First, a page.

Smithtown man threatened senators over Kavanaugh


Derisi was scheduled to appear Friday at a federal court on Long Island. "On the flip side, people would say - with some justification - that if the mere allegation with no corroboration is sufficient to disqualify someone, weve entered a new phase that we probably don't want to enter".

Prosecutors say it began on September 27, when he allegedly left a voicemail saying, "Yeah Kavanaugh, I don't think so" and claimed he had a "present" for a senator and that "it's a 9 mm". "Side of your. skull".

The caller concluded the voicemail with, "Yeah, Kavanaugh, I don't think so".

The other senator reportedly received the following message, sent at an undisclosed time and date: "You f***ing twit, you better pray this guy don't get in". Also, W.I.T.C.H., or the Women's International Terrorist Conspiracy from Hell, is making a comeback during the Trump presidency after more than 50 years since the second wave of feminism or women's liberation movements of the 1960s and the 1970s.

Flake said he understood her concerns, but the senator indicated he was more concerned about setting a precedent for future nominees than gambling on putting a credibly accused sexual offender on the U.S. Supreme Court.

Kavanaugh's nomination was eventually approved by the Senate after one of the most contentious Supreme Court confirmation processes in American history.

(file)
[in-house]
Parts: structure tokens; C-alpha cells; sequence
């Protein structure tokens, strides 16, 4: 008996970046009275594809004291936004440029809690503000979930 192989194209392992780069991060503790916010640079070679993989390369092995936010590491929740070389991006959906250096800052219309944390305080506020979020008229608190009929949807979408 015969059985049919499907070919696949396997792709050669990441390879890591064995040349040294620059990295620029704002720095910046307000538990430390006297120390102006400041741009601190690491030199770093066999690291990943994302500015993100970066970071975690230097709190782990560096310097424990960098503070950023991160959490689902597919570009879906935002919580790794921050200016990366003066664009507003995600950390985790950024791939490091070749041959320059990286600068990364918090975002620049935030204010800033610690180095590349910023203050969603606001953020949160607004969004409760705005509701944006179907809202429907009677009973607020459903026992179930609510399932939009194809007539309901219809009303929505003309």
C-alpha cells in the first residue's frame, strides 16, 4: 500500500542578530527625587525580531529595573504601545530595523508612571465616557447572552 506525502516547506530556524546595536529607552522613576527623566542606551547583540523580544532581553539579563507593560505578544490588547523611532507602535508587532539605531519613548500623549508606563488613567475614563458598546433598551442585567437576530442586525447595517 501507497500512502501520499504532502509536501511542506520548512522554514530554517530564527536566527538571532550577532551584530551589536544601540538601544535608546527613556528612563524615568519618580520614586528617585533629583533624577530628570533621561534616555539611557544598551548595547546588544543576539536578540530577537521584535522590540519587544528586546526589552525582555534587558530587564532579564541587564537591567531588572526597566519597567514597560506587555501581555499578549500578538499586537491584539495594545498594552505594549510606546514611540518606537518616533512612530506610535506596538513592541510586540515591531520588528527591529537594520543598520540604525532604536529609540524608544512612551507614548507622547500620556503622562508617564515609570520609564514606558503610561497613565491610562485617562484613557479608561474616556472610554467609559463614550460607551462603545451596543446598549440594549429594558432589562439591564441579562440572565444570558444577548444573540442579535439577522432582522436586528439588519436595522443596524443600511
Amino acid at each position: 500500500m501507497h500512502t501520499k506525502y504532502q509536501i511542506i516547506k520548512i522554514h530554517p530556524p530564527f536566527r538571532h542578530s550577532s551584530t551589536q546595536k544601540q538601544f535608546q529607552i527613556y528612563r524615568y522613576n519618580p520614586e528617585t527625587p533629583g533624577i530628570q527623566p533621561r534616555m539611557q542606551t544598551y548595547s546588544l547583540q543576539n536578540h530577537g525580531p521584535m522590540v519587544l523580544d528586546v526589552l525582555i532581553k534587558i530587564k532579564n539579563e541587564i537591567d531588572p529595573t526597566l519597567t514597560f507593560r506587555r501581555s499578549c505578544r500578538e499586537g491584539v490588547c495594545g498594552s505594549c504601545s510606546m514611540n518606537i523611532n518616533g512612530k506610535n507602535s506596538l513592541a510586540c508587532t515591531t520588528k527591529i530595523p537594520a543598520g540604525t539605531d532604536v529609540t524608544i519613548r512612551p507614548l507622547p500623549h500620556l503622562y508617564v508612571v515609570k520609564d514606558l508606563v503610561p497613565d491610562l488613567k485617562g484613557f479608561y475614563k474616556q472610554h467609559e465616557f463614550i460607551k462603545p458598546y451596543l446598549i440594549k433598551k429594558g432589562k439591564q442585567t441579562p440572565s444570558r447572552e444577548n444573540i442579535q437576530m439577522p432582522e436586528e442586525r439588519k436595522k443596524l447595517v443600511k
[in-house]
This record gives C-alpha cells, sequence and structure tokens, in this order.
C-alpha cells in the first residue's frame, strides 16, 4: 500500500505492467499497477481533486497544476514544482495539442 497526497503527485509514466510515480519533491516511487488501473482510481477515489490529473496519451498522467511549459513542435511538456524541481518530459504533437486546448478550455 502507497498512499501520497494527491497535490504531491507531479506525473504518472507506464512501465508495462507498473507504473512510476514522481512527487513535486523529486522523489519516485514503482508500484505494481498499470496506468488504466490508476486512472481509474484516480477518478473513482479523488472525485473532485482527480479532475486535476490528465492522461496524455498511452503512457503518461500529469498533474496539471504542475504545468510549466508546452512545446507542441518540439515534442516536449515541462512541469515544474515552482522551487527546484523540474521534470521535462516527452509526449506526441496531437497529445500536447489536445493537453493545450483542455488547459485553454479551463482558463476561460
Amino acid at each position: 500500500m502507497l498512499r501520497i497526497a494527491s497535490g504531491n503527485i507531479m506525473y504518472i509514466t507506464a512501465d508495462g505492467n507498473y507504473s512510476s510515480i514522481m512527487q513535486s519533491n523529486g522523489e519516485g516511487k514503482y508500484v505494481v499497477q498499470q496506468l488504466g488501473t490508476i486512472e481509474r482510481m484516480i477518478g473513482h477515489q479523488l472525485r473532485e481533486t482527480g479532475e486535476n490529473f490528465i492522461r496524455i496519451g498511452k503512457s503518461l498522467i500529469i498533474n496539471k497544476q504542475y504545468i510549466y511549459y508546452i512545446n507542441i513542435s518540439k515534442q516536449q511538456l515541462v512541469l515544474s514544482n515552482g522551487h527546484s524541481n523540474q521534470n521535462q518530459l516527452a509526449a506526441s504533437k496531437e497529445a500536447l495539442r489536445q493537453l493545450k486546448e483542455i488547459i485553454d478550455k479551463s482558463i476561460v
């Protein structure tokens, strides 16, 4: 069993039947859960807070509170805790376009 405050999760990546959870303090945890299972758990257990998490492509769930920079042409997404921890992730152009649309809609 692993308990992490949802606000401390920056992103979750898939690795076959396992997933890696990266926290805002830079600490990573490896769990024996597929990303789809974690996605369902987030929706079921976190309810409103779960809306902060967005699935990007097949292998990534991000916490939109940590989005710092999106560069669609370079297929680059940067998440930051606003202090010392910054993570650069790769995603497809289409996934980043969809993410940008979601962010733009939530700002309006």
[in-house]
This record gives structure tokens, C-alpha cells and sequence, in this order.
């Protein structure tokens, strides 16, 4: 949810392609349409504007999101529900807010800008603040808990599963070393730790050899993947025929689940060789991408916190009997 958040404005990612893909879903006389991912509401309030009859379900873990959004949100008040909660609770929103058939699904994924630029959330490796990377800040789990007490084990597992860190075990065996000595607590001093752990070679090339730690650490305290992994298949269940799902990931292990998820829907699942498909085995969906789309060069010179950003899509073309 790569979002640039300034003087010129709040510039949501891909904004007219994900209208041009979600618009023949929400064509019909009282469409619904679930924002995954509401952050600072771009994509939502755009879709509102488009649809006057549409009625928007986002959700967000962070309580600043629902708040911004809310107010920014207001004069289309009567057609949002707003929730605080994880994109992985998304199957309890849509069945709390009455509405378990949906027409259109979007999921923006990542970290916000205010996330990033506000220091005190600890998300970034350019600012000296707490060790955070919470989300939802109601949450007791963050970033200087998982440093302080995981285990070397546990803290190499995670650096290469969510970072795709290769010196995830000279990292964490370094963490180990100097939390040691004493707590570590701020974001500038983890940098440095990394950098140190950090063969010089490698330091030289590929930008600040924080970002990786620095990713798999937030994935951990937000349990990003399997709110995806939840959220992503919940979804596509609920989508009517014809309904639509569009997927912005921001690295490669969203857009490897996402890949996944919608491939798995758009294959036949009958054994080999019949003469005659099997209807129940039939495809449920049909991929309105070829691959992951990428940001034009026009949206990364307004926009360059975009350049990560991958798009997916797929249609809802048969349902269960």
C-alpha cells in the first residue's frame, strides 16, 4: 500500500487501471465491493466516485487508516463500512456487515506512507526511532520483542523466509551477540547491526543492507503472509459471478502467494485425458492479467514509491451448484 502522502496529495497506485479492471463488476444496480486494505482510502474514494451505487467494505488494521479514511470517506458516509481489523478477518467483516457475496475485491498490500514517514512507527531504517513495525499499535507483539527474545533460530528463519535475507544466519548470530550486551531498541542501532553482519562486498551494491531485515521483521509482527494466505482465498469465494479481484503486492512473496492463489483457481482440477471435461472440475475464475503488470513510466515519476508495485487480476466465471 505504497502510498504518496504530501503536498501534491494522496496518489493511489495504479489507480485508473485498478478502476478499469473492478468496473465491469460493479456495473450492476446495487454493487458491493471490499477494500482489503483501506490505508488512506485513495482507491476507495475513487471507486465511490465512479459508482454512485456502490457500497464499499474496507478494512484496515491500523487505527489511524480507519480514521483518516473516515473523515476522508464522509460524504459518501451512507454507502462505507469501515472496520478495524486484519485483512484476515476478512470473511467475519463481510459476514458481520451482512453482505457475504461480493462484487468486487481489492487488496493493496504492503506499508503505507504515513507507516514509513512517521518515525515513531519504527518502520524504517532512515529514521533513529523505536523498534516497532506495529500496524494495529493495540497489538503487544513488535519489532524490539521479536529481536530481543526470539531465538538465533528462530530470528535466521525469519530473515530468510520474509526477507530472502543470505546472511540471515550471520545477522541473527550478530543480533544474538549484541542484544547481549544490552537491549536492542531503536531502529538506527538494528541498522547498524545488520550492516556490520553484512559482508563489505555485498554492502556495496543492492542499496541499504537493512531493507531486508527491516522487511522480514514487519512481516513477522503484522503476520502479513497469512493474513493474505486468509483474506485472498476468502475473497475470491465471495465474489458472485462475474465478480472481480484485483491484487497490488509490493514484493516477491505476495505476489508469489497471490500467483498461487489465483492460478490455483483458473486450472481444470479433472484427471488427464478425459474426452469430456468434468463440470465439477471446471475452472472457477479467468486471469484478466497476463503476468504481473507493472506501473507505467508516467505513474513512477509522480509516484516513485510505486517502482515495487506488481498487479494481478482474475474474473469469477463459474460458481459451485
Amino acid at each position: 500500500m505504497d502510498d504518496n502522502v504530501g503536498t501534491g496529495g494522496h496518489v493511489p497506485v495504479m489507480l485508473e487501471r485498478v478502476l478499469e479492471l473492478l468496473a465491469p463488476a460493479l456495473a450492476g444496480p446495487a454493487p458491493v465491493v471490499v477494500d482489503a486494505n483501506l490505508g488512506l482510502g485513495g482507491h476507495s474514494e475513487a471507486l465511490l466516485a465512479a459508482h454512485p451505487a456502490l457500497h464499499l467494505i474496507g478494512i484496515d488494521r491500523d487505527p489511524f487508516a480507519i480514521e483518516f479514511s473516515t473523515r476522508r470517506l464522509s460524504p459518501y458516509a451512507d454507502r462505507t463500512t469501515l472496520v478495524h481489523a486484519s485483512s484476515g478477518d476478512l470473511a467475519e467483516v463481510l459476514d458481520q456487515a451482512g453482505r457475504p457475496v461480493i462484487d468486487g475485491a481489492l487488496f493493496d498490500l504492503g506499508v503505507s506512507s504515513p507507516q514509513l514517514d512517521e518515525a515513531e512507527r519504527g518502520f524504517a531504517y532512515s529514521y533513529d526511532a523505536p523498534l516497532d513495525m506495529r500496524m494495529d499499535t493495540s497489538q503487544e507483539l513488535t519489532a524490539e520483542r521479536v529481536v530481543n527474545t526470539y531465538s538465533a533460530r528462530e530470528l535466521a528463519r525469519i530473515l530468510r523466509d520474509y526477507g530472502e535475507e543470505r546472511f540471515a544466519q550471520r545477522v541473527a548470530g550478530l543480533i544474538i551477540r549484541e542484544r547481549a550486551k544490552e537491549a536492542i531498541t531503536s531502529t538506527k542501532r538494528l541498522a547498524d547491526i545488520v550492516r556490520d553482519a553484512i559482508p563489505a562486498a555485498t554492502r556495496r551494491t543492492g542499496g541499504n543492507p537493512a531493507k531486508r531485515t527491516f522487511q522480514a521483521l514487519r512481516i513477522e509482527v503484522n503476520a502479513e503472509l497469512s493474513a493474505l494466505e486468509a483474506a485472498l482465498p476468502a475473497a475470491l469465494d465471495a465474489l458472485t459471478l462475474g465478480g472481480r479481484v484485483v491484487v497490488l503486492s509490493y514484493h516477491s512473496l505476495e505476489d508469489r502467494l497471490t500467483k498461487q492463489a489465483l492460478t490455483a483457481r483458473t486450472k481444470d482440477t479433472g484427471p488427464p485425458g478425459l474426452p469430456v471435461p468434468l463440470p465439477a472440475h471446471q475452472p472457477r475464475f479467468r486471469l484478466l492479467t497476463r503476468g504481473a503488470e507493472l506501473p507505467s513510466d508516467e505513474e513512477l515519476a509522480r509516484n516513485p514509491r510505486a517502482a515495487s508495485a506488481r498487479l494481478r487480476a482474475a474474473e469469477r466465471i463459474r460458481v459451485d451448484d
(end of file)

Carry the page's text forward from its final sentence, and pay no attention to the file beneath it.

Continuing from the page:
In another message less than an hour later the man, who police identified as Ronald DeRisi, repeated similar threats tied to Kavanaugh.

Ranked Halep out of WTA Finals with back injury
Bertens has won three tournaments this season, including a victory over Halep to claim the Cincinnati Masters title. Sadly, my back injury hasn't healed the way we hoped it would and I need to put my long-term health first.

According to the feds, Derisi made most of the calls from a pre-paid cell phone.

U.S. President Donald Trump listens as South Korean President Moon Jae-in delivers a statement from the Rose Garden after meetings at the White House in Washington, U.S. June 30, 2017.

Overall, 39 percent said they believe Kavanaugh was mostly honest but was hiding something when he testified last month before the Senate Judiciary Committee, the drama's most unforgettable day.

In public testimony ahead of the confirmation, Prof Blasey Ford said she had been assaulted by Judge Kavanaugh when they were both teenagers in 1982.

"Were he to be confirmed without this allegation being firmly disproved, it would hang over his future decisions on the Supreme Court for decades and further divide the country".

"Representative democracy can not work if elected officials are threatened with death for simply doing their job", the USA attorney for Long Island, Richard Donoghue, said in a statement.